“Clara, I need your help. Will you help me?"
The voice on the other end of the phone belonged to Kathy Nelson, the director of audience/editor of the St. Augustine Record.
"I will if I can," Clara Waldhari responded. It was 10:59 a.m. on Sept. 9. The conversation lasted seven minutes and 23 seconds, according to Waldhari's phone records. Throughout, Waldhari took detailed notes — a habit she says she picked up many years ago while earning a master's degree in journalism. (She later worked as a book editor, and is now retired.)
Nelson, she says, told her she'd received a phone call early in the morning — 1 or 2 a.m. — from Robert L. "Mac" McLeod, the attorney for St. Johns Sheriff's Deputy Jeremy Banks, whom Waldhari and many others believe killed his girlfriend Michelle O'Connell on Sept. 2, 2010. (O'Connell's death, caused by a bullet fired from Banks' gun, has been ruled a suicide.) McLeod was threatening to sue the Record unless Nelson reined in Waldhari's comments about Banks on the newspaper's website, Nelson told her. Nelson told Waldhari to never again use the words "Jeremy Banks," or "sick dog" or "murderer" in reference to Jeremy Banks. If she violated these rules, her posts would be unpublished and she would be banned.
"I don't want any more calls from a lawyer at two in the morning," Waldhari says Nelson told her.
That afternoon, Waldhari
fired off an email to Nelson:
"Mac MacLeod [sic] is advocating for his client. Why would The Record fold? Don't you see? They are trying to shut up ANOTHER woman." Still, she promised to abide by Nelson's edict. "I intend to write advocacy pieces that support drawing attention to Michelle's death, not as a challenge to you or Mac or anyone else, but because this is important. … I believe, according to your rules of posting, that I get three warnings. This is number one. I heard you loud and clear."
Waldhari says Nelson never responded.
Waldhari then shared her story with fellow activist Ed Slavin, who posted it on his blog, www.cleanupcityofstauagustine.blogspot.com. "A member of the [Florida] Bar calling a party represented by corporate counsel at two in the morning is unethical," Slavin wrote.
Slavin says he called Nelson and left a detailed message, then sent her a letter to the editor. Nelson never got back to him to dispute Waldhari's story, which he took as an "admission of silence," he says.
That same day, the Record posted a rote story about Gov. Rick Scott's campaign visit to Fruit Cove, omitting the part where he dodged Michelle O'Connell's sister, who was waiting in line to speak with the governor about her family's demand for a coroner's inquest into Michelle's death. Waldhari posted a comment asking why the Record had ignored what other media outlets had highlighted. Within an hour, she says, the story had vanished from the home page, relegated to a nether region accessible only by the website's search bar. She assumed the paper was trying to silence her voice. And that was when she decided she'd had enough.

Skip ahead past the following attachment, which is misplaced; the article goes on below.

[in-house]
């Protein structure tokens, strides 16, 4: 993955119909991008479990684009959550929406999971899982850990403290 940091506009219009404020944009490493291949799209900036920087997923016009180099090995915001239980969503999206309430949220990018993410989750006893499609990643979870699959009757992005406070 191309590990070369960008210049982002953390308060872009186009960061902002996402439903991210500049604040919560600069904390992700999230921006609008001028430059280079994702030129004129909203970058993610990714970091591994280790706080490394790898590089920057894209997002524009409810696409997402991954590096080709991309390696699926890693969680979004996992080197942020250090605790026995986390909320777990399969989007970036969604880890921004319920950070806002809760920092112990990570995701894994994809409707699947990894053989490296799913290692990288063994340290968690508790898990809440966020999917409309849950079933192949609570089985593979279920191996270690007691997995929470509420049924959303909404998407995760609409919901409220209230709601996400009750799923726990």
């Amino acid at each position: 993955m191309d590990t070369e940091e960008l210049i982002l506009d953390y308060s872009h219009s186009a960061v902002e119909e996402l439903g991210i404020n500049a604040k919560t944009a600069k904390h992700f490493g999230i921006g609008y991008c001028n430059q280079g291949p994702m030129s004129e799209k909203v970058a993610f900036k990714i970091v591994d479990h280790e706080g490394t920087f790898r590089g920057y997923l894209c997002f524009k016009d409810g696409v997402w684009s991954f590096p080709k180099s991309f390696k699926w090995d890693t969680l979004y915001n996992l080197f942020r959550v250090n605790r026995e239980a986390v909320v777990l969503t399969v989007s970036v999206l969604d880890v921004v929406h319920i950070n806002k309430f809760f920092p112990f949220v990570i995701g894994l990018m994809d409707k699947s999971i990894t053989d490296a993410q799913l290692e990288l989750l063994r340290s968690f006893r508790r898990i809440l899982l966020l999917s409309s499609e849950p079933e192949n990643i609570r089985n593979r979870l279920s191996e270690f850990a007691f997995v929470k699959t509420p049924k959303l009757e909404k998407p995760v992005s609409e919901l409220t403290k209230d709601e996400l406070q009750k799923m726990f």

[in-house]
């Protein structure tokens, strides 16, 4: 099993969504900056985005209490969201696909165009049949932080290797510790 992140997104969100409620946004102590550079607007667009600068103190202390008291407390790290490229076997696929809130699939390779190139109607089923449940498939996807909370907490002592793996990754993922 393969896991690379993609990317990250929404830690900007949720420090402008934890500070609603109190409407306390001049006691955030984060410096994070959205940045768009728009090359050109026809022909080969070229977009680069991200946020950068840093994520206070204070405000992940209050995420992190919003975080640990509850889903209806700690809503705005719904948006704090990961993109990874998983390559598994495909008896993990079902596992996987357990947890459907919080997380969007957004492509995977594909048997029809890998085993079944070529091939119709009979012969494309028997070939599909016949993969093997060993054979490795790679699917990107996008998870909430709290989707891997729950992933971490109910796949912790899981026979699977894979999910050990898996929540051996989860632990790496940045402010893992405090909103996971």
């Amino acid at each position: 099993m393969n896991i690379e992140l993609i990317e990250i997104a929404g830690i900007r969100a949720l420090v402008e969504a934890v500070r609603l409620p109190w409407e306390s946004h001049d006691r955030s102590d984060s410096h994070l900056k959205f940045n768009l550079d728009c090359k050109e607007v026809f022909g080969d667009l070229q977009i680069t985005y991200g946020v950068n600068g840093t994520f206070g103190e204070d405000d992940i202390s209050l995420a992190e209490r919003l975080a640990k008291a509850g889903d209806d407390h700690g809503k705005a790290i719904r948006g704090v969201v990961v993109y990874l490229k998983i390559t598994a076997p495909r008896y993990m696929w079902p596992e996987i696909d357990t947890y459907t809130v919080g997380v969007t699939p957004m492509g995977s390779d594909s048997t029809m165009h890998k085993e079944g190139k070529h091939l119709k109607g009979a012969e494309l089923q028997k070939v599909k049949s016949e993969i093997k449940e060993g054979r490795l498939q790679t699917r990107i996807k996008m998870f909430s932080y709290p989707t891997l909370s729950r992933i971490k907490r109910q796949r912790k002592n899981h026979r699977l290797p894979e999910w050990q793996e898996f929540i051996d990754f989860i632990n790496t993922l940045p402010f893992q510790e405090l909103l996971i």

On Sept. 10, she wrote an email asking the paper to delete her account. On Sept. 11, a Record staffer responded, "I will have them remove your account."
"There are things that are right, and there are things that are wrong," Waldhari says. "The stance the paper is taking — it's not journalism, it's propaganda."
If her story is correct, it indeed paints the Record in a less-than-positive light — cowed by flimsy legal threats (Banks is, after all, a public figure), or perhaps overly deferential to the official narrative. (Just last year, in fact, Nelson drew national ridicule when she answered The New York Times' deeply researched story that laid bare the problems with the investigation into O'Connell's death with a page one article suggesting that St. Augustine was "a victim of big media parachuting into a small town.")
But the Record isn't conceding her veracity.
"There was no middle-of-the-night phone call," says St. Augustine Record publisher Delinda Fogel. "That is simply not true. It simply did not happen."
"I have never called or spoken to Kathy Nelson and have no clue as to why or how this allegation could have started or gained any traction," McLeod wrote in an email. "Anyone that says I have called her or made any complaints about their postings is either wholly ignorant or duplicitous. … I cannot recall the last time I was awake at 2 a.m., much less making phone calls."
Nelson did not respond to a voice mail or email seeking comment. (Fogel called on her behalf.) She did, however, respond to an email McLeod sent after he was contacted by Folio Weekly, in which he asked her to "confirm to others that I have never met, phoned or in any other way communicated with you about any subject, much less the Banks case."
"I can confirm that I never told anyone that and am just as annoyed as you that Clara W. and Ed Slavin have put this misinformation out in the community," Nelson replied. "Clara was warned and then banned from commenting on our website because she continually violated its terms of service."
The commenting rules the Record outlines on its website are fairly boilerplate: Don't use profane or racist language; don't defame or threaten anyone; don't post anything fraudulent or grossly inflammatory. Nelson did not specify which term of service Waldhari had allegedly violated. (A review of Waldhari's comments on the Record's website reveals nothing particularly incendiary, though it's possible those posts were deleted.) Nelson's statement that Waldhari was banned does seem at odds with the email exchange in which Waldhari asked the Record to delete her account.
After learning that the Record was, in essence, calling her a liar, Waldhari told Folio Weekly that she stands by what she said. "I know what I heard. I know what I discussed."